(Reuters) – More nations are fighting human trafficking, the United States said on Monday in a report that for the first time rated its own performance — described as among the most vigilant but with room to improve.
U.S. | Politics
“The United States is a source, transit and destination country for men, women and children subjected to trafficking in persons, specifically forced labor, debt bondage, and forced prostitution,” the U.S. State Department said in its annual Trafficking in Persons report.
U.S. trafficking most often occurs for labor, rather than for the sex trade, and particularly afflicts domestic workers as well as those in agriculture, manufacturing, janitorial services, construction, health and elder care, it said.
While placing the United States in the top “Tier 1″ group of states that meet basic standards on trafficking, the report said it could improve by collecting better data on cases and by forming task forces like those that combat narcotics.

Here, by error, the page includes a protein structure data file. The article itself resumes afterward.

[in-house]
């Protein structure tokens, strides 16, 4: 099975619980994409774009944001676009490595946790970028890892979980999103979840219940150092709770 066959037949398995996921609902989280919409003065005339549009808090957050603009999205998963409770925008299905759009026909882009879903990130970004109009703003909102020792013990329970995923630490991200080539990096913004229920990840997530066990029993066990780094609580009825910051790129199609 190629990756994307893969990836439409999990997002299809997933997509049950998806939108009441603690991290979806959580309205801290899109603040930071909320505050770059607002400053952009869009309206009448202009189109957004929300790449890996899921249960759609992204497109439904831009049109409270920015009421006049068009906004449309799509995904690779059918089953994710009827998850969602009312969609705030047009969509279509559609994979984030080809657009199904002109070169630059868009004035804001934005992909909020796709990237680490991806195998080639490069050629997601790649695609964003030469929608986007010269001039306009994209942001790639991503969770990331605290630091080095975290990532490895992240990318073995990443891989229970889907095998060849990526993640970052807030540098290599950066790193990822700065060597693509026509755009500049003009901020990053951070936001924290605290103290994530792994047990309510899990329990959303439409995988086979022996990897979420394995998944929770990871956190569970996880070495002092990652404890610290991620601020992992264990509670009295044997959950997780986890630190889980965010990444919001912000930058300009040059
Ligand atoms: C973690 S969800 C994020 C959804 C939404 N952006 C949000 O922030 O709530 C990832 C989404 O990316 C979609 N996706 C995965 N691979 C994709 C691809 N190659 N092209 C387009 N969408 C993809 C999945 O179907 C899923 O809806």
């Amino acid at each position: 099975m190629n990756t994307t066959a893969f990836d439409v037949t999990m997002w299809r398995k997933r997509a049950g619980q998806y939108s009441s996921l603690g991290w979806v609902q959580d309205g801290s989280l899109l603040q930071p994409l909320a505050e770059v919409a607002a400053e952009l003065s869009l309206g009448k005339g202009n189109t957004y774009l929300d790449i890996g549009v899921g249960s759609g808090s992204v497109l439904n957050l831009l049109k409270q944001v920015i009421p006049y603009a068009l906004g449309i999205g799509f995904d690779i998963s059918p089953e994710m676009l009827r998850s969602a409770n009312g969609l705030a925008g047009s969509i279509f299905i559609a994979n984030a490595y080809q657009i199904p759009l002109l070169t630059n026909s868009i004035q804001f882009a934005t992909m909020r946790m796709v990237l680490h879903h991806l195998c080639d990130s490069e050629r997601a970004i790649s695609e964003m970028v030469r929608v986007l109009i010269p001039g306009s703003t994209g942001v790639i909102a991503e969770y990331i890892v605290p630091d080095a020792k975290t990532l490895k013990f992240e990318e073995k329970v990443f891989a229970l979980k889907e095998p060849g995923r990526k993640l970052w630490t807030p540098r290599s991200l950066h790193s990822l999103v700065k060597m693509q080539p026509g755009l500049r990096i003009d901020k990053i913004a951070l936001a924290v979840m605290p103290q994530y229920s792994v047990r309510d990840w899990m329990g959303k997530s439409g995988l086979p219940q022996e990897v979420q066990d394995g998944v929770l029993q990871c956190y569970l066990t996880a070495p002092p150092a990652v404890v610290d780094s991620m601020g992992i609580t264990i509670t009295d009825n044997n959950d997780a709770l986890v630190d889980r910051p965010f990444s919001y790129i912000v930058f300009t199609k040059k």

It also recommended better training of U.S. federal agents and prosecutors in victim protection as well as in identifying, investigating and prosecuting human trafficking cases.
“This report sends a clear message to all of our countrymen and women: human trafficking is not someone else’s problem,” U.S. Secretary of State Hillary Clinton said as she unveiled the report. “Involuntary servitude is not something we can ignore or hope doesn’t exist in our own community.”
The State Department found 13 nations do not meet minimum standards on fighting trafficking and are not making significant efforts to do so, a drop from 17 nations in 2009.
The countries in this lowest “Tier 3″ category were Myanmar (formerly known as Burma), the Democratic Republic of the Congo, Cuba, the Dominican Republic, Eritrea, Iran, Kuwait, Mauritania, North Korea, Papua New Guinea, Saudi Arabia, Sudan and Zimbabwe.
Six countries — Chad, Fiji, Malaysia, Niger, Swaziland and Syria — climbed out of the bottom “Tier 3″ rank.
But Switzerland fell from “Tier 1″ to “Tier 2″ because the State Department learned of laws — long on the books — allowing 16- and 17-year-olds to legally engage in prostitution.